When the royal decree granting women the right to drive in Saudi Arabia was announced, most car brands immediately started devising promotions and flooding the market with offers for the first women to buy a car. But the women of Saudi Arabia didn’t need offers, they needed confidence. It was an unprecedented opportunity for Nissan – a brand which stands for making the innovation and excitement of driving accessible to all.
Nissan Saudi Arabia seized the opportunity by creating a campaign that generated locally relevant, reactive and share-worthy content that not only mobilised the majority of open-minded Saudi men but also, challenged the highly vocal conservative minority, who were reluctant to give their support.
Our objective was to normalise the idea of women driving to all men in KSA, and in so doing, give women the confidence to get behind the wheel. We needed to fundamentally shift the attitudes and behaviours of men and women in KSA around the hot topic of women driving.
Describe the cultural/social/political climate in your region and the significance of your campaign within this context
Crown Prince Mohammed bin Salman is intent on reforming and modernising Saudi Arabia, from a societal, cultural and economic perspective. Given the collapsing oil prices alongside the economic and social demands of and an exploding youth population, he’s convinced the time is now.
His Vision 2030 strategy aims to repudiate both the nation’s dependence on oil and its support of religious fundamentalism. One of the biggest tenets of his audacious plan is to stop the marginalisation of women in Saudi Arabian society. The first and most dramatic step was the Royal Decree announced on 26th September, which gave women the right to drive as of 18th June 2018.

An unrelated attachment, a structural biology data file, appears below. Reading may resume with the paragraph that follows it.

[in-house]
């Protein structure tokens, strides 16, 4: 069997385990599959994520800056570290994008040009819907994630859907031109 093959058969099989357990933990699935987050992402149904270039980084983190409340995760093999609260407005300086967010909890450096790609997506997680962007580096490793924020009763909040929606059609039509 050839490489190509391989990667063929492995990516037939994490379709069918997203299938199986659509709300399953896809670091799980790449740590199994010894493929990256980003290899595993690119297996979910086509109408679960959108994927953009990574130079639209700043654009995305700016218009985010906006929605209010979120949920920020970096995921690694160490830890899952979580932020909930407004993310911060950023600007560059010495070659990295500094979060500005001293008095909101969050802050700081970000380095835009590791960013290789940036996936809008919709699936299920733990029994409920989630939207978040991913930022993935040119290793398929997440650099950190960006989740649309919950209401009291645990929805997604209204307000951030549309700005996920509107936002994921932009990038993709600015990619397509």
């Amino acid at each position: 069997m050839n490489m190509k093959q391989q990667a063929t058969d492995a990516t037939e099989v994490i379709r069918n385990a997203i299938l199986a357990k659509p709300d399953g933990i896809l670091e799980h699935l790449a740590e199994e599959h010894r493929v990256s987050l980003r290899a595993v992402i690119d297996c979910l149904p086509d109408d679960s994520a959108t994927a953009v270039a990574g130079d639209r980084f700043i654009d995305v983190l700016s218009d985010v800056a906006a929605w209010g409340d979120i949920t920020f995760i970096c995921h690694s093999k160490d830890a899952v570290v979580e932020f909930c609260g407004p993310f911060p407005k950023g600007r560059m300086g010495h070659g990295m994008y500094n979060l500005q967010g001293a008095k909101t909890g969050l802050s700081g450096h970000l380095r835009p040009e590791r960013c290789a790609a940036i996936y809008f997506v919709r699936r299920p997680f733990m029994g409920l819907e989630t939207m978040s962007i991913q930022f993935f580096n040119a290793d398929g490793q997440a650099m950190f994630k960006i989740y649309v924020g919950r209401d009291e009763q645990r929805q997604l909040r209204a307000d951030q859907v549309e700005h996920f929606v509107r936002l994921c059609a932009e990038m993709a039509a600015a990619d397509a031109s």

Despite the decree being passed many conservative vocal Saudi men still felt reluctant to support women in exercising their new-found right to drive. Research stated 82% of women in Saudi wanted to apply for their license and drive; however only 32% of Saudi men supported this decision. Focus groups were commissioned to hear what Saudi women had to say about this, in their own words. They revealed that the negative sentiment around women driving was beginning to impact their willingness to act. Most women were adopting a “wait and see” approach.
Describe the creative idea
The idea had to demonstrate beyond doubt to real Saudi women that Nissan understood what the right to drive meant, and that Nissan was there to support and empower them now and beyond June 2018. After all, this is merely the first step on the path to a brave, modern new society in Saudi Arabia.
We planned to mobilise the open-minded majority, drown out the loud, opinionated conservative minority and persuade the undecided men of Saudi to support women’s right to choose. We needed to normalise the idea of women driving to all men in KSA, and in so doing, give women the confidence to get behind the wheel.